Did you know that there are more than 350 synthetic athletics tracks across the country which will face the harsh winter months alone and, in many cases, unloved?
To ensure your track doesn't fall by the wayside this winter, maintenance experts, Technical Surfaces, and athletics track specialists, Polytan, talk us through the finer points of track construction, as well as the steps you can take to keep your athletics track ready for next season.
A full sized athletics facility is a massive capital commitment for any school, establishment, commercial organisation or association to make. Sadly however, once installed, the majority of tracks are left at the mercy of the elements, with little or no thought towards even the most basic maintenance plan.
To understand the type of maintenance your track may need, it is probably best to explain the types of surface currently in use.
Colour combinations aside, there are only two basic synthetic track systems; Porous and Non-Porous.
A porous system usually consists of two layers of synthetic material (the exception being the prefabricated 'roll out' system). The first layer is a 10-12mm black rubber crumb porous base, whilst the top 'wearing layer' is generally sprayed onto this, to a depth of 2-3mm, and can be various colours, but typically red.
The two layers bond together when laid in ideal conditions and so become one continuous surface. With this type of surface there is generally no need to have a drainage system, as water is dispersed through the entire track surface.
There are three types of non-porous systems currently available:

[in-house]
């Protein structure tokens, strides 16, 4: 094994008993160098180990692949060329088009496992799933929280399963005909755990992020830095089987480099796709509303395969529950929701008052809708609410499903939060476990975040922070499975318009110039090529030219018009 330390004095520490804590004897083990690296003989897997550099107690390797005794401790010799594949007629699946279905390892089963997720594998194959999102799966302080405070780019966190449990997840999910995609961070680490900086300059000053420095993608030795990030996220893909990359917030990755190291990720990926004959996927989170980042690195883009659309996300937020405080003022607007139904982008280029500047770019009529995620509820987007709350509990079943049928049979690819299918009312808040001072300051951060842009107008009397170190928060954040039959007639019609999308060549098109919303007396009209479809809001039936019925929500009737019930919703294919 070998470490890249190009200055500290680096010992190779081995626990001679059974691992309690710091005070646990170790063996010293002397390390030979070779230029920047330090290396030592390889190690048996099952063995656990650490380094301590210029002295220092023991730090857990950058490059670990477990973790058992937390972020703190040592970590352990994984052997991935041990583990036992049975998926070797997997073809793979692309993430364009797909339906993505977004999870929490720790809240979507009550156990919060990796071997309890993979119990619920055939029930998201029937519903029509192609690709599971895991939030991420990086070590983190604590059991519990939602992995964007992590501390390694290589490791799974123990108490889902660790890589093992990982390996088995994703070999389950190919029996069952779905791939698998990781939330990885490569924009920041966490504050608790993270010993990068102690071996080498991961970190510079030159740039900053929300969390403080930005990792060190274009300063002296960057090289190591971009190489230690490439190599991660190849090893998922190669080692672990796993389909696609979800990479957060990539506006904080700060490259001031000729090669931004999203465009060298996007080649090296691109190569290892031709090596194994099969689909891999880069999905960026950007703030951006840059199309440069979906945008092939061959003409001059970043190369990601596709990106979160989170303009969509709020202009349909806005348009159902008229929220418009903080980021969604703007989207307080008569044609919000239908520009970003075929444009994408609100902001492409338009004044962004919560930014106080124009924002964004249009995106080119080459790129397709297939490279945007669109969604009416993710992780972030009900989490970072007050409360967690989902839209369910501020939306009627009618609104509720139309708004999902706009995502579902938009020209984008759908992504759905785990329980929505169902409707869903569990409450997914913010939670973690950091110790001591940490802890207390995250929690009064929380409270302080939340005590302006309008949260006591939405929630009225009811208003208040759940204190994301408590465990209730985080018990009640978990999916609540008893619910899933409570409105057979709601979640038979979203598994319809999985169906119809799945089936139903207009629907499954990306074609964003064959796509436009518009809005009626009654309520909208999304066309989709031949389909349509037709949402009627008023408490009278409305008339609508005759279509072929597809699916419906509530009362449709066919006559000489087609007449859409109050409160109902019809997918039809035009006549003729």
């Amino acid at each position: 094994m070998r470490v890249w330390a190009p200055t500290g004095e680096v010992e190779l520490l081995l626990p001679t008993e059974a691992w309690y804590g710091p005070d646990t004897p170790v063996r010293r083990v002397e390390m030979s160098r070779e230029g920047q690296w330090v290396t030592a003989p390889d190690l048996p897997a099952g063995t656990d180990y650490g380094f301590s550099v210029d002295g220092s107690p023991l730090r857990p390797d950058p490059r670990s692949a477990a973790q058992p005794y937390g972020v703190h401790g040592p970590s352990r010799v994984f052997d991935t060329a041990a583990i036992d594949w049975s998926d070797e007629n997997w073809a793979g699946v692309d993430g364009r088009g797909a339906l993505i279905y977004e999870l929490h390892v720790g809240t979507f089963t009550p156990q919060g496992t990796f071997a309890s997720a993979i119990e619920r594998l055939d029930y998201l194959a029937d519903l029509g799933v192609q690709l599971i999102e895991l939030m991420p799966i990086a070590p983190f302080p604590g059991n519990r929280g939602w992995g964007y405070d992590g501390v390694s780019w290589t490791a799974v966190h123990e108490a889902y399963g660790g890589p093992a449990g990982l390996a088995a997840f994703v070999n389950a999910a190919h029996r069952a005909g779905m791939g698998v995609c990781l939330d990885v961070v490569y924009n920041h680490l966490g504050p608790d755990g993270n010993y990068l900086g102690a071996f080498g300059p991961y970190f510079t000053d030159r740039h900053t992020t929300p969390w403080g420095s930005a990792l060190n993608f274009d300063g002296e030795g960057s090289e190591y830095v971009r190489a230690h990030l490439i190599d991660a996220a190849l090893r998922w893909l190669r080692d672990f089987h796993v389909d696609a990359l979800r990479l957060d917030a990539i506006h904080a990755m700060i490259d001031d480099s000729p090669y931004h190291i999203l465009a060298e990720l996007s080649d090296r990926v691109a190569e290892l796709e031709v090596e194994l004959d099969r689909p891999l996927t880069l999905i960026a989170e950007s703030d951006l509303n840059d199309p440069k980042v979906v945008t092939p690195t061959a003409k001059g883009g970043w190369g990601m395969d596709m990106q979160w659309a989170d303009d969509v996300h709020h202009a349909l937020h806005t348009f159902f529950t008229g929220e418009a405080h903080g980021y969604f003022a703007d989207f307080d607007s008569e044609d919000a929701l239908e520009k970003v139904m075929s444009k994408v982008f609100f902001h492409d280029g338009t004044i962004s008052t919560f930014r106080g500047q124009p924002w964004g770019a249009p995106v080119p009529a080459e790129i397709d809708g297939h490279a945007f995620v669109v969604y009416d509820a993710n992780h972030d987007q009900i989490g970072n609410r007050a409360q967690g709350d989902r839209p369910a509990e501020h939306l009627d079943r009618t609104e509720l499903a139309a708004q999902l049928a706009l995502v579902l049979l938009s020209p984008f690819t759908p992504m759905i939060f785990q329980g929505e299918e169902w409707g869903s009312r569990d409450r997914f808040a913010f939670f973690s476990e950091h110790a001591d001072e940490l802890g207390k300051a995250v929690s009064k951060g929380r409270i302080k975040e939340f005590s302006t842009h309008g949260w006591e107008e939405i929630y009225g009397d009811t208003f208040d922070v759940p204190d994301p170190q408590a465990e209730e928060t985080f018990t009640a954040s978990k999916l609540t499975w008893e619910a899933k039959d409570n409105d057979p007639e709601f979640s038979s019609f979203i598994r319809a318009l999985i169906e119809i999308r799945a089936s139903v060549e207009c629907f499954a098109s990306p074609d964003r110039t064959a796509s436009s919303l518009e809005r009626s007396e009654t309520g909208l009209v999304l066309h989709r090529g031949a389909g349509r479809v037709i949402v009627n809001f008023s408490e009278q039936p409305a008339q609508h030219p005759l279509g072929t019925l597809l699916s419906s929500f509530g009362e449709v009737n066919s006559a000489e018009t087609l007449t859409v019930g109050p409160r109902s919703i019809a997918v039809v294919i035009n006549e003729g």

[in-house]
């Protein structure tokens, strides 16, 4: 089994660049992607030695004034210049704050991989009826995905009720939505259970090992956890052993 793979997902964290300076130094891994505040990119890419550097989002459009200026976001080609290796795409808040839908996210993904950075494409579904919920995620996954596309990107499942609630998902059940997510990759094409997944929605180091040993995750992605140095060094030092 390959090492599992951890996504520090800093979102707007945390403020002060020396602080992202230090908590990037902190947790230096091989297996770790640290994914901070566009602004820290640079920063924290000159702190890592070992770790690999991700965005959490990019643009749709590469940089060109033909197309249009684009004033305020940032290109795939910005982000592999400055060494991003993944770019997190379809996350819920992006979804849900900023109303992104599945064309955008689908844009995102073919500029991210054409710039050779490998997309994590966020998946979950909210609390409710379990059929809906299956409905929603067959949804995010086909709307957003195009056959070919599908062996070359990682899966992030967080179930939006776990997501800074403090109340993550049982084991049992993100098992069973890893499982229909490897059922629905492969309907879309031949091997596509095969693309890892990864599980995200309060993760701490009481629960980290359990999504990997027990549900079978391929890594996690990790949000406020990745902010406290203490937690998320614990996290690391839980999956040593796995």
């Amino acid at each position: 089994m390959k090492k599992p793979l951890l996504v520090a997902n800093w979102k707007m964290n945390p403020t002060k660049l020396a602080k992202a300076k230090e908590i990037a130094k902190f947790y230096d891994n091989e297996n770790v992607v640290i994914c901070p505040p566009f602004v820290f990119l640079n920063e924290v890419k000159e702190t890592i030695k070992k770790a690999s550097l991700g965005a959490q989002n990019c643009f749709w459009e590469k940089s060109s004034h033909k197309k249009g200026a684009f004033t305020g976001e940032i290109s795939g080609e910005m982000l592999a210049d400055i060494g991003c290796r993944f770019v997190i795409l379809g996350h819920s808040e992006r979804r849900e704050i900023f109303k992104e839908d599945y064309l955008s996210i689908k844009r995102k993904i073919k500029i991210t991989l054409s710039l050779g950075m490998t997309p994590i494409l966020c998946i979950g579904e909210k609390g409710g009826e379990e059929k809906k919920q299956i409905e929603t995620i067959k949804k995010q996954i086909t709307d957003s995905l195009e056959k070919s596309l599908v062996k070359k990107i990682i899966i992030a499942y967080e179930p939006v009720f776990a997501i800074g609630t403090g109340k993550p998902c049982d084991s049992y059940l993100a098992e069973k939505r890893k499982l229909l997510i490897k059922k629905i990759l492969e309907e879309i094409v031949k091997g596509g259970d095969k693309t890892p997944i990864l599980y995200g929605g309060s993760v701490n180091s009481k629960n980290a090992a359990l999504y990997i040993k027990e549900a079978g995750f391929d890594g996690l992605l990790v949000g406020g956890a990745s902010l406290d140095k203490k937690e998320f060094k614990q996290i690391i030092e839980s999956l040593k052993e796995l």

Type one is sometimes termed a sandwich system. This, typically, has a base similar to that of the porous track, to which an intermediary 'sealing' layer is applied prior to the installation of the 'top wearing' layer. The sealing layer then enables the top layer to be installed without losing excessive material into the open base layer and maintaining an even level finish. The wearing layer has all the necessary texture required, but is ultimately non-porous, thus necessitating the installation of a drainage channel on either the inside or outside of the track to enable surface water to drain.
Type two is the solid Polyurethane [PUR] system. This system is constructed using three layers of a poured polyurethane resin that has rubber granules cast into it to give it structure. The depth of the surface is generally 12-14mm. The top wearing layer of this surface has a similar appearance to the sandwich system. The PUR track is one of the most durable of all of the systems.
Type three is a kit system, which consists of lengths of pre-fabricated track surface, usually one lane wide, which are glued down to the tarmac sub-base. Care must be taken with this system not to allow debris to collect in the many joints around the surface.
Aside from the possibility of damage caused to the various surfaces by careless use of machinery, the majority of issues are caused by naturally occurring phenomenon. The most common issue for surfaces is the unwelcome growth of weeds, grass and moss to areas of the track that are neglected. During the life of the system, cracks may appear between the surface and the inner and outer kerbs, allowing dirt, seeds etc. to accumulate and thrive.
Once established, the root systems will eventually weaken and undermine the edges, causing cracks to develop and the edges of the track to collapse. To avoid this, care must be taken to regularly clean and spray, with weedkiller, all edges around the track perimeter. In a similar fashion, grasses will try to grow in and around landing pits of the jump run-ups. Again, regular cleaning and removal of early growth will ensure that sand is not left to accumulate against kerb edges, and helps to avoid future issues.